Collective Whispers at SMITH in Cape Town

Amy Rusch, A homage to the first mark making I, 2019.© Amy Rusch et Galerie SMITH

It was John Green, author of Fault in Our Stars, who described whispering as “an unvoiced way of speaking”. A mode of conveying information or expressing one’s feelings that is intimate —where air passes through the larynx with enough turbulence to be audible but the vocal cords do not vibrate. 

A whisper is the beginning of an idea, the genesis of a revolution. It’s gentle enough to be passed on without difficulty, and powerful enough to be multiplied. Collective whispers present opportunities for transformative experiences, that can be manifested as empathy. Jana Terblanche

SMITH’s most recent exhibition Emphatic Whispers, investigates the potential for art to make us more empathetic beings, and transform the way we relate to other people. The exhibition (10th July – 27th July) includes works by artists: Stephen Allwright, Katherine Bull, Alka Dass, Jess Holdengarde, Claire Johnson, Strauss Louw, Sepideh Mehraban, Johno Mellish, Garth Meyer, Elsabé Milandri, Thandiwe Msebenzi, Gabrielle Raaff, Talia Ramkilawan, Amy Rusch, Shakil Solanki, Brett Charles Seiler and Marsi van de Heuvel.

Talia Ramkilawan, Untitled VII,2019.© Talia Ramkilawan et Galerie SMITH

I had a brief conversation about the show with Jana Terblanche, gallery manager and curator at SMITH. 

NM: How was the theme of this exhibition conceived, what inspired it? 

JT: I didn’t come from a place of inspiration per se, but rather of necessity as a response to a global numbness and empathy deficit. I’ve always had this feeling that exposure to artmaking can have a transformative effect on an individual, and wondered if that was a collective experience. 

NM: I’m interested in what happens when you put these two words that seem contradictory, next to each other: emphatic which implies force and whisper which has connotations of subtlety? 

JT:  Following on from Susan Sontag’s idea that violent images of war don’t necessarily bring us closer to the understanding of other people’s pain, I felt that artmaking that uses nuance to connect with the audience could be more transformative in helping people relate to each other. These nuances and undercurrents felt very gentle to me, like whispers. They weren’t abrasive in their delivery, yet powerful, emphatic even. I was also drawn to the tension between the words and how it brought new meaning to each of them. Thus the title was born.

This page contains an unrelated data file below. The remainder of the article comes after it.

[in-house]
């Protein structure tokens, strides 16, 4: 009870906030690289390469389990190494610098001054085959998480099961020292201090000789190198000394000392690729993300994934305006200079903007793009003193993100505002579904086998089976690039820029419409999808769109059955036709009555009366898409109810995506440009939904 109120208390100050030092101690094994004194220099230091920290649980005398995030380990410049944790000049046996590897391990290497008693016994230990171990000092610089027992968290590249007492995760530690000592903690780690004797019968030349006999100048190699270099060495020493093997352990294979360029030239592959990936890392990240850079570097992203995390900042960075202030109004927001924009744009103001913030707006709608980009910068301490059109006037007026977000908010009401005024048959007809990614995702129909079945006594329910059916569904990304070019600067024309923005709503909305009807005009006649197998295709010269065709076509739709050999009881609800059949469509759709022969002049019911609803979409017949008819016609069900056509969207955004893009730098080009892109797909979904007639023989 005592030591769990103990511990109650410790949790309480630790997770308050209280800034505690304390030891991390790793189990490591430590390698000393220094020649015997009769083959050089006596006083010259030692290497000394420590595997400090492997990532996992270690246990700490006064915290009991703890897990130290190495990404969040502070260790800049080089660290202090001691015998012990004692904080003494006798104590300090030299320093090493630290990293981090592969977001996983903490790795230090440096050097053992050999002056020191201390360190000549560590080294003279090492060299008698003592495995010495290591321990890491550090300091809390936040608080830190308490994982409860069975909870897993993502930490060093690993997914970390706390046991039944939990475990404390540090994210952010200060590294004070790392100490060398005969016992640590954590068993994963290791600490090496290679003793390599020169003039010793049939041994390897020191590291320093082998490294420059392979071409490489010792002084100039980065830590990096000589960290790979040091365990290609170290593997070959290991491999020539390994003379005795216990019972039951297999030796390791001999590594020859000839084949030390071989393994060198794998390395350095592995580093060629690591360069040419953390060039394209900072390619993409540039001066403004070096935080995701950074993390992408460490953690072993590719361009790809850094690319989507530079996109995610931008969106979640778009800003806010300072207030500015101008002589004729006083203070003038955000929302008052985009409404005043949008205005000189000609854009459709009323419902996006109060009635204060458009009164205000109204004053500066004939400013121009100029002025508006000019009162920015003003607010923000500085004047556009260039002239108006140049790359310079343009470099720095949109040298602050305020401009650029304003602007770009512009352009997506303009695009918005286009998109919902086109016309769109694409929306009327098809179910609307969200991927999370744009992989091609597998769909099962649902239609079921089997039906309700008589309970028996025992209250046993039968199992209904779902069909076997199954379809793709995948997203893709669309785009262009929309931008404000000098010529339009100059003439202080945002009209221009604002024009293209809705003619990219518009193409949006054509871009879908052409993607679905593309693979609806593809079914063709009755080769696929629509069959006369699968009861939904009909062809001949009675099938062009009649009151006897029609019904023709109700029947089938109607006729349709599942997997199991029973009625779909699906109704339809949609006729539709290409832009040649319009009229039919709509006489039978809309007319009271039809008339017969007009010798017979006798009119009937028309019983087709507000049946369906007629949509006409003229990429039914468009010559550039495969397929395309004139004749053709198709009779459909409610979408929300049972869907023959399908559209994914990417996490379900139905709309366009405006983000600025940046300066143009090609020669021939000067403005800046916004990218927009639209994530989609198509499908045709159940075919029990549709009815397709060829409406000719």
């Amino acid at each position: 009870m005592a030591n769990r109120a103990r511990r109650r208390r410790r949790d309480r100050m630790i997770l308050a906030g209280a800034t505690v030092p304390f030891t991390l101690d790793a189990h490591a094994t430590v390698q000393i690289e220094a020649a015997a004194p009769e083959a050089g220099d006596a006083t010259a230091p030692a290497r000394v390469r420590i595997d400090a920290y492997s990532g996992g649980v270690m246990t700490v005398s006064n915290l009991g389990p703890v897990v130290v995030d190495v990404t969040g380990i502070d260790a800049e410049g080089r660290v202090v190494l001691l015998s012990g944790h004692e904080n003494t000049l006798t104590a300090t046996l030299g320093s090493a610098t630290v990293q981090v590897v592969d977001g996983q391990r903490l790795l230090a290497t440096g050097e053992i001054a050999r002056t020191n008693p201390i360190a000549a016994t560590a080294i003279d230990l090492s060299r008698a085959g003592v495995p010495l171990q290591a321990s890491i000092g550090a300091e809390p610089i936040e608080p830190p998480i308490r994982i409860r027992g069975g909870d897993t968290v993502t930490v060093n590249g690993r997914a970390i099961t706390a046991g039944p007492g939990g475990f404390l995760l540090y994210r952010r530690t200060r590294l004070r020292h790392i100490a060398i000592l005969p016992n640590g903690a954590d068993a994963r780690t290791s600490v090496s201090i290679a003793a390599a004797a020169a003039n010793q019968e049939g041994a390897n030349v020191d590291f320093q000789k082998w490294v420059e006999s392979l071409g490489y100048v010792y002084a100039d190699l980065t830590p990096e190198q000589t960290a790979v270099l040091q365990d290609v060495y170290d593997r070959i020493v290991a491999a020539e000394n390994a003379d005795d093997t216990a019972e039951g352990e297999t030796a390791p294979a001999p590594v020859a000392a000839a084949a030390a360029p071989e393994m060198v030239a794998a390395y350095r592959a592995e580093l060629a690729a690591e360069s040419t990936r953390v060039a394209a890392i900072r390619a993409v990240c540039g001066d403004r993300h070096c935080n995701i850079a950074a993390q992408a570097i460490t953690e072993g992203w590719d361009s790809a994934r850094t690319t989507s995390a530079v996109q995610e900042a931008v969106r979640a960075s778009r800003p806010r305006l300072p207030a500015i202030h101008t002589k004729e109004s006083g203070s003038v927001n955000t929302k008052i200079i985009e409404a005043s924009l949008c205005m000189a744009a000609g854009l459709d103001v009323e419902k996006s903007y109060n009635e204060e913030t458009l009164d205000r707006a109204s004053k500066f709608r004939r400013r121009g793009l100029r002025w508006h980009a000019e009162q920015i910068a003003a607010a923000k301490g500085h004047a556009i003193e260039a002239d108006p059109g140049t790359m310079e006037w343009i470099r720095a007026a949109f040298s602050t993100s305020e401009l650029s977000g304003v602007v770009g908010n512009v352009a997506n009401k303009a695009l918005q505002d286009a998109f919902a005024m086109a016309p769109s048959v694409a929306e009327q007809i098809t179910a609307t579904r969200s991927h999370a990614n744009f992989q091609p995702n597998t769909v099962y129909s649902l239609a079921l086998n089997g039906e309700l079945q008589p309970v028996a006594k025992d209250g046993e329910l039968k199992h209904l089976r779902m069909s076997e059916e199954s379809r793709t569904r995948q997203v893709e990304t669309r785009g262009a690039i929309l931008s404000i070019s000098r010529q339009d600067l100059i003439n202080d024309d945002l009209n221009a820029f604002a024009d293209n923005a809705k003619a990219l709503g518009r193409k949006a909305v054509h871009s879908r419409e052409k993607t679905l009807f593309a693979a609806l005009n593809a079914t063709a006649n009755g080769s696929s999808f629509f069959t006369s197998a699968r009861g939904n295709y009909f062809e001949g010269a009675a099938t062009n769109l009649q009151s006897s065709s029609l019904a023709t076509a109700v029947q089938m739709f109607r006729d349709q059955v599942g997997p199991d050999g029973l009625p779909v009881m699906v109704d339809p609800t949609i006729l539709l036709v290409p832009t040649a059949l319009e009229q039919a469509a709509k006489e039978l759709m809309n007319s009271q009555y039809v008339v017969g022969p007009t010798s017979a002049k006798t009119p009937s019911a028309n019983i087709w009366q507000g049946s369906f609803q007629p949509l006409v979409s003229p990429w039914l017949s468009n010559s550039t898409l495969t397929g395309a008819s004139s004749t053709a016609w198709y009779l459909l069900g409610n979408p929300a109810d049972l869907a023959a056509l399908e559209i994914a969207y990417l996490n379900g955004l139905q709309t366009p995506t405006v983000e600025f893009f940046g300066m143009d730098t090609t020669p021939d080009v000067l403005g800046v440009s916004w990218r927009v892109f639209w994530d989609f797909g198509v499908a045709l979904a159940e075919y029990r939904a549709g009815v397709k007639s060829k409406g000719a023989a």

NM: Can you speak to how some of the artists have chosen to respond to this question of art’s potential to make us more empathetic beings? 

JT: There are a few different strands that run through the exhibition. One of the interesting ideas is that personal stories and histories can speak to greater political and social truths. Alka Dass is an artist who uses family artefacts and meshes those with her personal diary entries, thereby illustrating how intergenerational trauma can have a concrete impact on the present. Storytelling and the power of the narrative to connect people is another thread that runs through the exhibition. Amy Rusch’s tapestries are a response to the earliest examples of human mark making. This ability of art to connect people across time and space is an example of empathy enacted. Through embracing vulnerability, Brett Charles Seiler is able to create metaphorical sutures between people. He uses frank prose and universal symbols of the queer experience to share the ups and downs of modern romance.

Brett Charles, Seiler Closet Case, 2019
Brett Charles, Seiler Closet Case, 2019

Jana further explains…

Artists should not bear the burden of making society better, but artistic imagination can foster human relations and help in forging empathetic connections which engenders transformative action. Art making creates a space to champion the multiplicity of stories, voices, and narratives. As much as artists connect us they also show us our differences and the challenges we face in connecting. Emphatic Whispers encourages viewers to confront their indifference and feel interconnected to beings outside of themselves. Through actively looking, there is a moment of where you can transcend who you are in order to feel other people’s pain.

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About the author

Nkgopoleng Moloi

I’m a writer and photographer based in Johannesburg. I am interested in the spaces we occupy and navigate through and how these influence the people we become. Writing is a tool I use to understand the world around me and to explore the things I am excited and intrigued by, particularly history, art, language and architecture. I am fascinated by cities; their complexities and their potential.

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